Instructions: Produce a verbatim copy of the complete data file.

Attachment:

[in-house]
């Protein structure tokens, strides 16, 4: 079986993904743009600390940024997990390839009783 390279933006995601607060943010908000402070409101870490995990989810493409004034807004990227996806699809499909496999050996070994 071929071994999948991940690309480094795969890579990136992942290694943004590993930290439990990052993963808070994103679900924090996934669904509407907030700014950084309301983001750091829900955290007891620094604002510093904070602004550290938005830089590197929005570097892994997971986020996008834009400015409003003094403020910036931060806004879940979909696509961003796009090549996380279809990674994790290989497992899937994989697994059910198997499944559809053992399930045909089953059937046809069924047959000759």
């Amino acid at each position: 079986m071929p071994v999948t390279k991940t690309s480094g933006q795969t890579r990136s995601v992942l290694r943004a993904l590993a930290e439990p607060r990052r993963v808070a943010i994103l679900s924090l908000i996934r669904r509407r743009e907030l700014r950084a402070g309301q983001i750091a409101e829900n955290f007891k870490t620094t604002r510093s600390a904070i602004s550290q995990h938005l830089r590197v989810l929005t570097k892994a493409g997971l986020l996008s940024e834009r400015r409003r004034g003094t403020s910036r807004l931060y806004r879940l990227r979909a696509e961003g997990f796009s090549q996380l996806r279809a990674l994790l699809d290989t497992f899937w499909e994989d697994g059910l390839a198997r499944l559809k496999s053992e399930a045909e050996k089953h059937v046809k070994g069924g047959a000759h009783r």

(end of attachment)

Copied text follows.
[in-house]
């Protein structure tokens, strides 16, 4: 079986993904743009600390940024997990390839009783 390279933006995601607060943010908000402070409101870490995990989810493409004034807004990227996806699809499909496999050996070994 071929071994999948991940690309480094795969890579990136992942290694943004590993930290439990990052993963808070994103679900924090996934669904509407907030700014950084309301983001750091829900955290007891620094604002510093904070602004550290938005830089590197929005570097892994997971986020996008834009400015409003003094403020910036931060806004879940979909696509961003796009090549996380279809990674994790290989497992899937994989697994059910198997499944559809053992399930045909089953059937046809069924047959000759």
């Amino acid at each position: 079986m071929p071994v999948t390279k991940t690309s480094g933006q795969t890579r990136s995601v992942l290694r943004a993904l590993a930290e439990p607060r990052r993963v808070a943010i994103l679900s924090l908000i996934r669904r509407r743009e907030l700014r950084a402070g309301q983001i750091a409101e829900n955290f007891k870490t620094t604002r510093s600390a904070i602004s550290q995990h938005l830089r590197v989810l929005t570097k892994a493409g997971l986020l996008s940024e834009r400015r409003r004034g003094t403020s910036r807004l931060y806004r879940l990227r979909a696509e961003g997990f796009s090549q996380l996806r279809a990674l994790l699809d290989t497992f899937w499909e994989d697994g059910l390839a198997r499944l559809k496999s053992e399930a045909e050996k089953h059937v046809k070994g069924g047959a000759h009783r």